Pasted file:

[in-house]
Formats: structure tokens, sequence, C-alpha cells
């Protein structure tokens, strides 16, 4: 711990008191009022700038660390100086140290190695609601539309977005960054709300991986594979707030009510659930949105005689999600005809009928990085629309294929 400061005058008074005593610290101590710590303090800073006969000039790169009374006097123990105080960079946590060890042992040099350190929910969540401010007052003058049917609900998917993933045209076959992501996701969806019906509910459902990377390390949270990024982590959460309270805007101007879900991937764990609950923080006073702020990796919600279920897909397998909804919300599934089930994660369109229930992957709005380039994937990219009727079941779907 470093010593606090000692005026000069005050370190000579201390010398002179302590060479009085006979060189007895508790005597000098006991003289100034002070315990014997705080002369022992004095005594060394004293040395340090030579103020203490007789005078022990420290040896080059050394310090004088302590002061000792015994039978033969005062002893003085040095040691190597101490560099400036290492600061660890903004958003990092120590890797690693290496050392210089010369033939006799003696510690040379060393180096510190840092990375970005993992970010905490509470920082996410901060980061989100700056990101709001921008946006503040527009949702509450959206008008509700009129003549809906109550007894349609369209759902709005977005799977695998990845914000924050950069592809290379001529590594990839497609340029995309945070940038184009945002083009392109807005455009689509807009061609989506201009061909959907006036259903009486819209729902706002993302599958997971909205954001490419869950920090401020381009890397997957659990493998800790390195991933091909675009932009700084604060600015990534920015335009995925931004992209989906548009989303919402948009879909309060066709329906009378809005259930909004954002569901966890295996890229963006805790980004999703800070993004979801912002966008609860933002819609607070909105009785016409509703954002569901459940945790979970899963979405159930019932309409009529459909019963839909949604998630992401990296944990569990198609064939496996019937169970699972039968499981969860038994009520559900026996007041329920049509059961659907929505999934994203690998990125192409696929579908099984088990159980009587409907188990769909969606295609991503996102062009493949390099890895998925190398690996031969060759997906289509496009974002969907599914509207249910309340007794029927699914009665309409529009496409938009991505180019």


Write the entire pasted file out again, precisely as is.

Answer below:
[in-house]
Formats: structure tokens, sequence, C-alpha cells
């Protein structure tokens, strides 16, 4: 711990008191009022700038660390100086140290190695609601539309977005960054709300991986594979707030009510659930949105005689999600005809009928990085629309294929 400061005058008074005593610290101590710590303090800073006969000039790169009374006097123990105080960079946590060890042992040099350190929910969540401010007052003058049917609900998917993933045209076959992501996701969806019906509910459902990377390390949270990024982590959460309270805007101007879900991937764990609950923080006073702020990796919600279920897909397998909804919300599934089930994660369109229930992957709005380039994937990219009727079941779907 470093010593606090000692005026000069005050370190000579201390010398002179302590060479009085006979060189007895508790005597000098006991003289100034002070315990014997705080002369022992004095005594060394004293040395340090030579103020203490007789005078022990420290040896080059050394310090004088302590002061000792015994039978033969005062002893003085040095040691190597101490560099400036290492600061660890903004958003990092120590890797690693290496050392210089010369033939006799003696510690040379060393180096510190840092990375970005993992970010905490509470920082996410901060980061989100700056990101709001921008946006503040527009949702509450959206008008509700009129003549809906109550007894349609369209759902709005977005799977695998990845914000924050950069592809290379001529590594990839497609340029995309945070940038184009945002083009392109807005455009689509807009061609989506201009061909959907006036259903009486819209729902706002993302599958997971909205954001490419869950920090401020381009890397997957659990493998800790390195991933091909675009932009700084604060600015990534920015335009995925931004992209989906548009989303919402948009879909309060066709329906009378809005259930909004954002569901966890295996890229963006805790980004999703800070993004979801912002966008609860933002819609607070909105009785016409509703954002569901459940945790979970899963979405159930019932309409009529459909019963839909949604998630992401990296944990569990198609064939496996019937169970699972039968499981969860038994009520559900026996007041329920049509059961659907929505999934994203690998990125192409696929579908099984088990159980009587409907188990769909969606295609991503996102062009493949390099890895998925190398690996031969060759997906289509496009974002969907599914509207249910309340007794029927699914009665309409529009496409938009991505180019």